The economic crisis seems to be over (in Spain): this is good for many reasons, but one kinda weird is that households are renewing their equipment, and one, me, can find old electronic apparel by the garbage containers: a real mine!
One of my recent findings is a microwave oven model Teka MW-170, made in Korea. I have not found any specific image of it in internet, and I disassembled the casing without taking all the necessary pictures, as I see now.
Model 170G, of which there is more information available and seems more recent, is similar but I have noticed at least several differences: MW-170 has one button to open the door plus another one to start the machine, and it has no turning table (the tempered glass is square!), while 170G does not have door-open and power-on buttons (just open and close the door), and it has a turning table. The documentation of the MW-170G also mentions a couple of heaters and additional switches which are not present in my model.
The specifications: 950 W nominal power, 500 W max output, working at 2450 MHz:
Here the wiring diagram included in the machine:
I have dismantled the parts and the wiring diagram is OK:
The fan is connected in parallel to the timer. Its purpose is to cool down the magnetron.
The maker is Samsung, model RP-0650TE(N) 220V 50Hz.
The casing and the impeller are in plastic. The impeller diameter is approx 90 mm. I have not checked the speed.
The motor seems of the single-phase induction shaded-pole type.
The power selector is motorized.
The manufacturer is also Korea Nakagawa Elec. Ind. Co. Ltd. Model is DF-3CV24SI rated 15A at 250 VAC.
I have not found information on this motorized switch.
The drive is a small synchronous motor. The dial lever has 5 discrete positions, and its turning changes the position of an intermediate plastic wheel along the axis of the motor shaft. The motor turns this wheel, which is in discontinuous contact with the switch through a flapping plate. The shape of the wheel, and its position as regulated by the dial, control the amount of time per cycle of the motor that the switch is open/closed. This is how the power is controlled, just by varying the amount of time the magnetron is powered.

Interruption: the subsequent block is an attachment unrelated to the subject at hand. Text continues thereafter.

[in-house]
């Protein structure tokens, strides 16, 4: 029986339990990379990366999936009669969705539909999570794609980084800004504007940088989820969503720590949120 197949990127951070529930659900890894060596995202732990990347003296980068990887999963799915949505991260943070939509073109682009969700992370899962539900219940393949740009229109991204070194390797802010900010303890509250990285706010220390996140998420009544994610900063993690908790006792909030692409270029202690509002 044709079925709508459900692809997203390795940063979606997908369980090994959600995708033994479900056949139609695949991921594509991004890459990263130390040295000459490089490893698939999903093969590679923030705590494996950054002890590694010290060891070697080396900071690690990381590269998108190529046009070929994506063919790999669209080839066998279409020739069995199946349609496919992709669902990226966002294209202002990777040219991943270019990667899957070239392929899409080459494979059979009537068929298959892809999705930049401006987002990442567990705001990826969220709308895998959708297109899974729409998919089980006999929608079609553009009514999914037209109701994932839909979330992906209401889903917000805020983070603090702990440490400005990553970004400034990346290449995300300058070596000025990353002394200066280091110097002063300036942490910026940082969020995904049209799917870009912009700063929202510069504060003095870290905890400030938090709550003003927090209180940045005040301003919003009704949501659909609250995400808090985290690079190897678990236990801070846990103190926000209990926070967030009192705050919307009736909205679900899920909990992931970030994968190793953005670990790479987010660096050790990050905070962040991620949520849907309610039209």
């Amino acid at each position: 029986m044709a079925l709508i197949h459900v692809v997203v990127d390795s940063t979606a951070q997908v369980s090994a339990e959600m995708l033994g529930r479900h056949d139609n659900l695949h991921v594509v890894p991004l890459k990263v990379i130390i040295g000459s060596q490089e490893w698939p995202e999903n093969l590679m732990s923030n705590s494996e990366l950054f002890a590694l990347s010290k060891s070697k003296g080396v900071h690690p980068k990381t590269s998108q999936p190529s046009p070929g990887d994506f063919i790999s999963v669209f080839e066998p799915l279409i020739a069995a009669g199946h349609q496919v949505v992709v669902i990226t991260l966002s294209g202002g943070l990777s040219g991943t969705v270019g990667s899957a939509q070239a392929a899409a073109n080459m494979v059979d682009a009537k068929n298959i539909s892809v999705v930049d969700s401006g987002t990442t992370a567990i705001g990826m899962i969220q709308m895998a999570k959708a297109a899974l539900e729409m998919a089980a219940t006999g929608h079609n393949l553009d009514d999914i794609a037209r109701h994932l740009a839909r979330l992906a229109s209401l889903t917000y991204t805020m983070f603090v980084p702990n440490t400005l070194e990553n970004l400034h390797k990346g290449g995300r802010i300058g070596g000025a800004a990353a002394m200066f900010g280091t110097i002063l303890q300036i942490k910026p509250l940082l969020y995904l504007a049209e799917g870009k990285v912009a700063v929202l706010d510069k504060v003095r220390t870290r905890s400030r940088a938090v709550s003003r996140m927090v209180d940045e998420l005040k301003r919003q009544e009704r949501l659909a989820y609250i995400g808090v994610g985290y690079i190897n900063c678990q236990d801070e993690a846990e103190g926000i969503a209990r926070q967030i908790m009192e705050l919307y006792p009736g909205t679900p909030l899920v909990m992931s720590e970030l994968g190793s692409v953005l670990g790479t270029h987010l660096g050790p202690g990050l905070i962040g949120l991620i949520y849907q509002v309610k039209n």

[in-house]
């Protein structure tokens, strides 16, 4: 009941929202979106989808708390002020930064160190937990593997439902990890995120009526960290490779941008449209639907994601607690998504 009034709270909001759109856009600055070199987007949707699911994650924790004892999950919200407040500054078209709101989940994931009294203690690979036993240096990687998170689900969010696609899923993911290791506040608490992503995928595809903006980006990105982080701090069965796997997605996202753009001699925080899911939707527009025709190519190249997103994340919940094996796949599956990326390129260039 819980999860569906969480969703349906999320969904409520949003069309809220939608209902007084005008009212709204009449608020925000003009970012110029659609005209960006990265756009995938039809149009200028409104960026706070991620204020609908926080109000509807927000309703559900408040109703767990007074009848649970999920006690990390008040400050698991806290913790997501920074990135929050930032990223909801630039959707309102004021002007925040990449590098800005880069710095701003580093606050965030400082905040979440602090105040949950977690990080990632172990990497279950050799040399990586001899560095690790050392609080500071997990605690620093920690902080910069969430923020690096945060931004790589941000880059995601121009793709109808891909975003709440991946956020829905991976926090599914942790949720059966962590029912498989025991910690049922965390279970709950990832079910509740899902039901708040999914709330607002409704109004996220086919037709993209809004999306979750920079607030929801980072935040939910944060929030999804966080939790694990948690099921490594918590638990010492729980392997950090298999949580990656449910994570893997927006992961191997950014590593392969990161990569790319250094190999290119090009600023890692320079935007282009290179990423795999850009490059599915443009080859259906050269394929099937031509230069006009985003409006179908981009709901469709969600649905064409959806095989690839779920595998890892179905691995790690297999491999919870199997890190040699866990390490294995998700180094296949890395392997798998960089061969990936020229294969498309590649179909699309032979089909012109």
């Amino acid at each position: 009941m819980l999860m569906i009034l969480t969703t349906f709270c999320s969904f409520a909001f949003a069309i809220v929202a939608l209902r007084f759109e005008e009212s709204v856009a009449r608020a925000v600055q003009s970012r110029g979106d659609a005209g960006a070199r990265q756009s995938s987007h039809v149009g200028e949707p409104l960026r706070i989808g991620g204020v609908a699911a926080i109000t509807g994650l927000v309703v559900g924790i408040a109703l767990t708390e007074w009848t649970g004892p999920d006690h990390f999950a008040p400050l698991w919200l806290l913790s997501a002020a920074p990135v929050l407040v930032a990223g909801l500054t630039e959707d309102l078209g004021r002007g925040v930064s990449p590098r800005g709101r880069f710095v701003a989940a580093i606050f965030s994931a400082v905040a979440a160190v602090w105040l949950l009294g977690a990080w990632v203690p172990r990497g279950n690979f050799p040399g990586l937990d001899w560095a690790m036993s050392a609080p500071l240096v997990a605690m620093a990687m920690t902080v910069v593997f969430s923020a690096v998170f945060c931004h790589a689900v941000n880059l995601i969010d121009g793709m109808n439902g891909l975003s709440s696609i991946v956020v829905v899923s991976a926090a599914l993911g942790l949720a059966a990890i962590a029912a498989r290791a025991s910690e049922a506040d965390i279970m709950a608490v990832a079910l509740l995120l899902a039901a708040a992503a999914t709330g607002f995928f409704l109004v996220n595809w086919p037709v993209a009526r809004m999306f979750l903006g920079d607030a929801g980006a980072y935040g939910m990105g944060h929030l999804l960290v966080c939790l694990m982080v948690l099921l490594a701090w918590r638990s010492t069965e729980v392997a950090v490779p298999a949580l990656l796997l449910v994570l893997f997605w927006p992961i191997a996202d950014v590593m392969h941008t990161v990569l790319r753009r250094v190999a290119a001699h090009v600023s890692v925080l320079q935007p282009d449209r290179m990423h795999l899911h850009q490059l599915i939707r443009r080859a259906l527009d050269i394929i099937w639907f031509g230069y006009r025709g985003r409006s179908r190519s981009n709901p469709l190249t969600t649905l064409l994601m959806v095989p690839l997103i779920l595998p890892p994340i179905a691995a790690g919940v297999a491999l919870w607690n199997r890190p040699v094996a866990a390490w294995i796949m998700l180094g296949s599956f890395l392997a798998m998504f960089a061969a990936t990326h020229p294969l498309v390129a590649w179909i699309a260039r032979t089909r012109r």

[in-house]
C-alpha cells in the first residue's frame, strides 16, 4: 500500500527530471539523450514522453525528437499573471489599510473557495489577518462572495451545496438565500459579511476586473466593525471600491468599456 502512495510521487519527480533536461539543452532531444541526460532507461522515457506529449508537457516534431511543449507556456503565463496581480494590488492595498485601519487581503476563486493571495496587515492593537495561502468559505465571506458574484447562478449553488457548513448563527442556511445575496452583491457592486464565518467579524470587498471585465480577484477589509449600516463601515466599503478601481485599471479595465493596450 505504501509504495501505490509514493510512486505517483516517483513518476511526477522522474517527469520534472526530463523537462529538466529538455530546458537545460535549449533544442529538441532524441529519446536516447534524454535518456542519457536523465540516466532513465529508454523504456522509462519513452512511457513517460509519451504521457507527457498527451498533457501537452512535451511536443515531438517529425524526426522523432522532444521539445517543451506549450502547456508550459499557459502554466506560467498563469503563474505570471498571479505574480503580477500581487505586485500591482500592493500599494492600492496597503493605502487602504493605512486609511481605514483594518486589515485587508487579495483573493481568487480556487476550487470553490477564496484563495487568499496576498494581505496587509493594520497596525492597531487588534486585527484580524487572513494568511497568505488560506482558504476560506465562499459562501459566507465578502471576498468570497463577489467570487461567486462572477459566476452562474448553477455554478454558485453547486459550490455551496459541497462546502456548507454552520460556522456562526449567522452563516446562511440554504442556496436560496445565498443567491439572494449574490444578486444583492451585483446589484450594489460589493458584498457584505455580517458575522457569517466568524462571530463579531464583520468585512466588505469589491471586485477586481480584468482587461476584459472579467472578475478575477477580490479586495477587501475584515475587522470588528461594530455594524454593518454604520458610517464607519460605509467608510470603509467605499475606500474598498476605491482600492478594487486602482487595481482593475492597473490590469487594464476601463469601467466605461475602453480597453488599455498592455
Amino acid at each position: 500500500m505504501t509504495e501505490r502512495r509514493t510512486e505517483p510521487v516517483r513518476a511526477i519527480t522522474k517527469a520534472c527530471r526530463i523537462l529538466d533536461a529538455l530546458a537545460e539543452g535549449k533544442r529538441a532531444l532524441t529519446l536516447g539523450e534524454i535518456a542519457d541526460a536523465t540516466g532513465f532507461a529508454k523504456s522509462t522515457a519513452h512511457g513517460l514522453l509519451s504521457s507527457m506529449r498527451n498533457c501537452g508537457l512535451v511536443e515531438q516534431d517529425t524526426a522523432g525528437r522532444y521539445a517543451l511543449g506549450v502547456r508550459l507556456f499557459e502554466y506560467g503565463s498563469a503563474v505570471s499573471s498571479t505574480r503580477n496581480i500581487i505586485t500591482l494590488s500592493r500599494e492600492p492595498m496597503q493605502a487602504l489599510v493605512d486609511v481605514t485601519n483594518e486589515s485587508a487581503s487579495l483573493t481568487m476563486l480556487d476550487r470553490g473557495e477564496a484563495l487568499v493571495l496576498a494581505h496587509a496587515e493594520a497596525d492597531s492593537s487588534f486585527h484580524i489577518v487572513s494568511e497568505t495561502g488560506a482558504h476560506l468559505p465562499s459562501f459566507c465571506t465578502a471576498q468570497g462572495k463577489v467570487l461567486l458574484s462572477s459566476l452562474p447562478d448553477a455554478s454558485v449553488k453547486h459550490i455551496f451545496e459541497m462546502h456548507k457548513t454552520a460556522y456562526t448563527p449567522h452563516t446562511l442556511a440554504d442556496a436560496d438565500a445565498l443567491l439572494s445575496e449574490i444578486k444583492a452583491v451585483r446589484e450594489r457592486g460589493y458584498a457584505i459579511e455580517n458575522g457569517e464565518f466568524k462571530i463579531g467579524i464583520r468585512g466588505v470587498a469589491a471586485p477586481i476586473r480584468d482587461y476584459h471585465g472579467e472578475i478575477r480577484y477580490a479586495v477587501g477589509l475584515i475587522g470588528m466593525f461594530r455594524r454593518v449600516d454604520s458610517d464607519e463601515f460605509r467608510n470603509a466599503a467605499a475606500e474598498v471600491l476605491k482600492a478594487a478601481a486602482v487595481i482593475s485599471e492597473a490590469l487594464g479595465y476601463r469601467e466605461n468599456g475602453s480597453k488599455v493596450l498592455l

The transformer is from Hankook Steel Works Co. Ltd. in Korea. Model is H-5220-5(55VA) 220V 50 Hz. It is labelled as "DANGER HIGH VOLTAGE", "DISCHARGE CAPACITOR BEFORE SERVICING".
The transformer has two secondary windings, but no indication of the output voltage. Internet references point to 3-4 kV.
Magnetron and HV Capacitor
The magnetron used in the oven is from Samsung, model OM55A (20), many of which can still be found in ebay and similar places.
- voltage: 4.1 kV
- standard type (30 mm of antenna, upper box 80*95 mm)
- J configuration ("vents and mounting ears opposite filament leads")
- 700-850 watt
- 35 mm hole center.
From that page:
The magnetron is the core of the machine, the generator of the microwaves that heat the stuff.
The physics behind it are moderately advanced, but without entering in details the principles can be described here.
A high voltage is provided to an anode/cathode element. The cathode, a rod bar, is also heated, and this facilitates the emission of electrodes from it. The anode is ring shaped around the cathode. A magnetic field is applied parallel to the cathode. The electrons tend to jump from the cathode due to the differential electrical voltage, and being charged particles moving in a magnetic field, forces appear on them. The result of both electric and magnetic fields is that the electrons follow spiral trajectories in their way from the cathode to the anode.
The anode has several cavities in its body (these are called "cavity magnetrons"). The interference of the moving electrons and the cavities create certain electromagnetic resonance, which is manifested as microwave radiation. This radiation is collected with an antenna, and conveyed to the oven through a "wave channel".
An aluminium turning wheel ("stirrer fan") in the wave conduit helps distributing the radiation in all directions in the oven.
The magnetron requires DC voltage, and for this reason are provided the large HV capacitor and the diode: to rectify the AC current powering the magnetron into a low ripple, high voltage direct current.
Industrial applications have other power sources, pulsed or switched, but domestic appliances follow the conventional solution with capacitor and diode.
The capacitor is from Samsung, labelled H.V. CAPACITOR SCH-212904A1, 2100 W VAC, 0.90 uF T-70, INTERNAL RESISTOR, NO PCBs.
The capacitors are fitted with internal resistors to allow the discharge when not in use. In any case, the capacitor should be discharged prior to handling it, with a suitable resistor (see here).
The diode is labelled "HVR-1X 3", "SK 8120".
If you look for some more technical information on the cavity magnetron, see here.
A good and detailed page on microwave ovens here.
And a couple of books, which I have not checked:
- Davidson, Homer L. Microwave Oven Repair, 2nd edition. Tab Books Inc., 1991.